Consumer hopes of a price war for the ever-popular iPhone were dashed after Vodafone confirmed that it would not undercut its rivals
Vodafone has confirmed it will sell the popular iPhone handset from 14 January, but it will not trigger a price war with rival UK operators.
Vodafone has missed the Christmas rush for the device after O2’s two-year exclusivity contract expired in November. Orange was the first operator (other than O2) to sell the device after it launched the iPhone on its network on 10 November.
Analysts had predicted an iPhone price cut, and this seemed even more likely when earlier this month Tesco said it would offer the handset for purchase at an initially steep £222 up front cost. However, this included a £20 per month, 12-month contract (on O2’s network), which worked out at £462 over a one year contract.
In comparison, Orange is offering a 16GB iPhone 3GS for £29.36 per month, on a 18-month contract, that will cost £712.98 over its lifetime, including an upfront cost of £184.50 for the handset. O2’s tariffs meanwhile are pretty much the same with the handset costing £29.38 per month, on 18-month contract, which will cost users £713.82 over the lifetime of their device, including the £184.98 initial outlay for the phone.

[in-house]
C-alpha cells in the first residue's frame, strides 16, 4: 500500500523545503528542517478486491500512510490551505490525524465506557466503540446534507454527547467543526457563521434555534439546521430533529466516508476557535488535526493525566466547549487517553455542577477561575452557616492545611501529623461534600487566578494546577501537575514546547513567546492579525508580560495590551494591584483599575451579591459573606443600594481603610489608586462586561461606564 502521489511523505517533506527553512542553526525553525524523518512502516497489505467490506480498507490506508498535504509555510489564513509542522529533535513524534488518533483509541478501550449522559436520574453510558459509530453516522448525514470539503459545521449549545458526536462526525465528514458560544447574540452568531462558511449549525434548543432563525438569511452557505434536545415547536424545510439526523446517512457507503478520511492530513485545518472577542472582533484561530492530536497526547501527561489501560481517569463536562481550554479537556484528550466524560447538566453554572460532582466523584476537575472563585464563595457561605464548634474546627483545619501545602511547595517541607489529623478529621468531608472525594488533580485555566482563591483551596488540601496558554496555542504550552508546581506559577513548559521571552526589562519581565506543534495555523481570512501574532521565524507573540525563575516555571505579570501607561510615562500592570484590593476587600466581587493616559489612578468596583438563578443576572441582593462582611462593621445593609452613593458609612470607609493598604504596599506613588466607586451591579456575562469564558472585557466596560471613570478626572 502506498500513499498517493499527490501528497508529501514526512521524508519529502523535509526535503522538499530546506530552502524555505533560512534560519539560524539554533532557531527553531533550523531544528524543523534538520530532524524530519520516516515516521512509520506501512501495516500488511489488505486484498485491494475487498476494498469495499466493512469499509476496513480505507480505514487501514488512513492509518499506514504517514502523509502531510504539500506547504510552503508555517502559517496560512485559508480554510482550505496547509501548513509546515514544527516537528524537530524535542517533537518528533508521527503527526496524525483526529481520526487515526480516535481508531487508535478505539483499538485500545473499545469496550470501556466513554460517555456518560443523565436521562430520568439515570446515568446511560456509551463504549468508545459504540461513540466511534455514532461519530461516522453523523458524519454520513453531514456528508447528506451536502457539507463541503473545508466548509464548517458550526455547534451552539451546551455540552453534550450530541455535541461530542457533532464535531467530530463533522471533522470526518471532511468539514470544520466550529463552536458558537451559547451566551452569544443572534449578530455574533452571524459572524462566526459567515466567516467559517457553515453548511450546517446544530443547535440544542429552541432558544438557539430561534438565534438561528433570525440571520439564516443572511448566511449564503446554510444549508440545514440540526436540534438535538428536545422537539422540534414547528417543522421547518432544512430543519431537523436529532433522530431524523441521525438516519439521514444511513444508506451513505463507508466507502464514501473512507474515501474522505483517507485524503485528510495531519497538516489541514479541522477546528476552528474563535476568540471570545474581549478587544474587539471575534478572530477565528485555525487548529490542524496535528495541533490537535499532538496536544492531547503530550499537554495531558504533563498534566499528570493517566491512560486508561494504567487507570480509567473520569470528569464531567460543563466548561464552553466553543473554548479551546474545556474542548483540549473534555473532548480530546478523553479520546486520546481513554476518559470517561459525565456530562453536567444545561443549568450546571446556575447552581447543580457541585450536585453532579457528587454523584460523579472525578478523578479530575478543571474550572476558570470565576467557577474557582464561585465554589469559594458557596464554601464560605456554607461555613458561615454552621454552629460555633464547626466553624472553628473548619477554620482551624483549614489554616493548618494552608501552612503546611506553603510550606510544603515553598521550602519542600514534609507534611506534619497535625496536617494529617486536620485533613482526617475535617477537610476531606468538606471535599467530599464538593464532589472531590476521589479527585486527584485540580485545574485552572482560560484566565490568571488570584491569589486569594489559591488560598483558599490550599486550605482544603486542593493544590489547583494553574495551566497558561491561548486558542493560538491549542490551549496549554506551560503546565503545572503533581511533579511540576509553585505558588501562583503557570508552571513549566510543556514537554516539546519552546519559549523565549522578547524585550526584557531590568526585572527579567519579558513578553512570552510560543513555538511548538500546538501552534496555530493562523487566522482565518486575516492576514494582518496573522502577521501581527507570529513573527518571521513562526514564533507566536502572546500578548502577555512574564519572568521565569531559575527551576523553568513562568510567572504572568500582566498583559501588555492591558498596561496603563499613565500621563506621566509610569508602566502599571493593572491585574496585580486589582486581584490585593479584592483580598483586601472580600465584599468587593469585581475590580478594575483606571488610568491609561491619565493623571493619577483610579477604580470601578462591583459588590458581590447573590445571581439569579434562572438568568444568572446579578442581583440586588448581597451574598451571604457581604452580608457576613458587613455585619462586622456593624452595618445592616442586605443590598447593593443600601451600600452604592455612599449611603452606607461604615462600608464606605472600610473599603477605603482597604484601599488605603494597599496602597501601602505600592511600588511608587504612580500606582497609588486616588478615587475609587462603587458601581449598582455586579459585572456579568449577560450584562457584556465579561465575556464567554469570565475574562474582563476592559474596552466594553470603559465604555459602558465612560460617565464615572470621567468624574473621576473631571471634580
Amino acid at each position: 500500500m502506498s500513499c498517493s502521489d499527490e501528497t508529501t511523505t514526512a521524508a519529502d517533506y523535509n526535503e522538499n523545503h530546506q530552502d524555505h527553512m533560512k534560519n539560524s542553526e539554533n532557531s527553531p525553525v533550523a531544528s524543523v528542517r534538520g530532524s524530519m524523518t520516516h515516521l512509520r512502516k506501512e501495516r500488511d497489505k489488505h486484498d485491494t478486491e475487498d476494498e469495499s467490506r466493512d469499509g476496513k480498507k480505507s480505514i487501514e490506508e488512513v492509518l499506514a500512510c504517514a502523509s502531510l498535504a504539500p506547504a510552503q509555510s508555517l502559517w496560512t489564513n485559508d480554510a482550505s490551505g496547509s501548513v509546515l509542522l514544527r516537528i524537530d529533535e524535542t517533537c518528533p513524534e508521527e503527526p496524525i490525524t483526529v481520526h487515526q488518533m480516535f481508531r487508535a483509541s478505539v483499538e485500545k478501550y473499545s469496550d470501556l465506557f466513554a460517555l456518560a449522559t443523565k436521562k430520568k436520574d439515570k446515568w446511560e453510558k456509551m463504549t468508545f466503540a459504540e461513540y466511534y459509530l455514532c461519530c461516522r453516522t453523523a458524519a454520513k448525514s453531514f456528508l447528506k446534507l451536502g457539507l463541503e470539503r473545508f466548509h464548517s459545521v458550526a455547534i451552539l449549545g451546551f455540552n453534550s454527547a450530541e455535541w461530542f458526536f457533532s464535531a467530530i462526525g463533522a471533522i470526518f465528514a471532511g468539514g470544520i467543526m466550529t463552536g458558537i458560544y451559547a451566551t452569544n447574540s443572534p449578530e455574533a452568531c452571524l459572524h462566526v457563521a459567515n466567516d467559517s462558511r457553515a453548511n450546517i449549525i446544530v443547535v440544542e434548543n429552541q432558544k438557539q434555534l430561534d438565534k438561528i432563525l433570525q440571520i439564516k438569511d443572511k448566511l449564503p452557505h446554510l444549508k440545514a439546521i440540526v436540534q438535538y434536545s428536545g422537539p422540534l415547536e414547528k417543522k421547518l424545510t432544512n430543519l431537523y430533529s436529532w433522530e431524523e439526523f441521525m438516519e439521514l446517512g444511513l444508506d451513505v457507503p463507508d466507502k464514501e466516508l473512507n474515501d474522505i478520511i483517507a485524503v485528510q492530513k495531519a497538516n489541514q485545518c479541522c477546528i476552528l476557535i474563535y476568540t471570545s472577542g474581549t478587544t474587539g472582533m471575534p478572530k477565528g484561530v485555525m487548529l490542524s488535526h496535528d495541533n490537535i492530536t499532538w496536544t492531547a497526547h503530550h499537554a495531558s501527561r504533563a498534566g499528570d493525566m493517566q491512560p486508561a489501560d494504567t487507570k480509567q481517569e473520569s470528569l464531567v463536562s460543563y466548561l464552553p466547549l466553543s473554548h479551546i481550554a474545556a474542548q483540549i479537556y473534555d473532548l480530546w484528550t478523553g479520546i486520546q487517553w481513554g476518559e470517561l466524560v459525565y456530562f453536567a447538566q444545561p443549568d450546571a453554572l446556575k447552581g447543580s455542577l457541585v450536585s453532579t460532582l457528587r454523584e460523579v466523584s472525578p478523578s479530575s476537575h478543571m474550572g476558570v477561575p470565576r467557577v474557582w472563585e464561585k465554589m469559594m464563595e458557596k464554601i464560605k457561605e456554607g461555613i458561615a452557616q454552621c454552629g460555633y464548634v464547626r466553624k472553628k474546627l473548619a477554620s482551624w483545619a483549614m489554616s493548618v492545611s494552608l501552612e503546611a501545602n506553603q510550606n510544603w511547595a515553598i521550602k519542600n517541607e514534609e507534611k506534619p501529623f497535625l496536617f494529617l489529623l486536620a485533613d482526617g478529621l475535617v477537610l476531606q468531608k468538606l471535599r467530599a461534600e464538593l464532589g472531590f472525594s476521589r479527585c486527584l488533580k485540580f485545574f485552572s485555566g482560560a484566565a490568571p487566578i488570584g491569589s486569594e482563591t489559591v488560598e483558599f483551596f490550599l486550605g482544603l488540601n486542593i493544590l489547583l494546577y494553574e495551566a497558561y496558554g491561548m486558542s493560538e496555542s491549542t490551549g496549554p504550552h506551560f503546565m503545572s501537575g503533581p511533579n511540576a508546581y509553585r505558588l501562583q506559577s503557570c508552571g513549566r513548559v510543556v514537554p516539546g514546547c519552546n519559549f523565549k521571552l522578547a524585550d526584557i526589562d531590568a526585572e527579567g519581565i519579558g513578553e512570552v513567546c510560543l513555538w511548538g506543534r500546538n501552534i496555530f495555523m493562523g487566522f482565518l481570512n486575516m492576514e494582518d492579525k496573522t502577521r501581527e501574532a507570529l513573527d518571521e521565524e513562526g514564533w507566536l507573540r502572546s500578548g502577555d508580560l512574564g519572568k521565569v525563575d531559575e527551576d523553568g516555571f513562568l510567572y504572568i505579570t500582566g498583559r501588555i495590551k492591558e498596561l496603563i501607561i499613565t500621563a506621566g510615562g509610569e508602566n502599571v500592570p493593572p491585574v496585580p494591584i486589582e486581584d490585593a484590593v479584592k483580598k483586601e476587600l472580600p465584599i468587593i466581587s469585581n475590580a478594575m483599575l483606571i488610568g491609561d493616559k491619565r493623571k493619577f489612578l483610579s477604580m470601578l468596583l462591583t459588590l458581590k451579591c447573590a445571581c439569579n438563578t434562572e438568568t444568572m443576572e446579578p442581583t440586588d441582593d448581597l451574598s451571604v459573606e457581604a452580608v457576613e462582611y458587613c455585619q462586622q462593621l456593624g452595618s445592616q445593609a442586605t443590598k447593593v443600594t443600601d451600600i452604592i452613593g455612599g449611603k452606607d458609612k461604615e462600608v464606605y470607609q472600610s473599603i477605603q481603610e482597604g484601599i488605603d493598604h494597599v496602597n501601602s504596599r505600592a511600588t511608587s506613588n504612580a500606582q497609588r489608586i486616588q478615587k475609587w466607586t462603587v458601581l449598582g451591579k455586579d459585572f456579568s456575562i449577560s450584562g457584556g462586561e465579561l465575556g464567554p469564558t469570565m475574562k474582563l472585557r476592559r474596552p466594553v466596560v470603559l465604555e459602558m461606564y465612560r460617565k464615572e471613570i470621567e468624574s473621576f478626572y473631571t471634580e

Vodafone therefore decided not to rock the boat with its tarrifs for the iPhone, and indeed its cheapest deal for the 16GB iPhone 3GS works out as more expensive over the lifetime of the device than any of its competitors.
An 18-month contract will cost £40 per month, and including the £89 purchase cost for the iPhone itself, meaning users will have spent £809 on the phone and monthly payments in total.
“On certain tariffs the iPhone is free,” said a Vodafone spokeswoman, speaking to eWEEK Europe UK. “We are not going out with a price war, but instead we are offering value for money with the best customer experience due to the huge investment we have made in our network. Customers will therefore have a superb experience. It is not about being the cheapest.”
In truth, UK operators have little pricing flexibility for the iPhone, as Apple demands a much greater control of operators’ business plans, and a share of revenue, which is unprecedented in normal operator-manufacturer contracts. This means that the competition is not as fierce as some consumers might hope.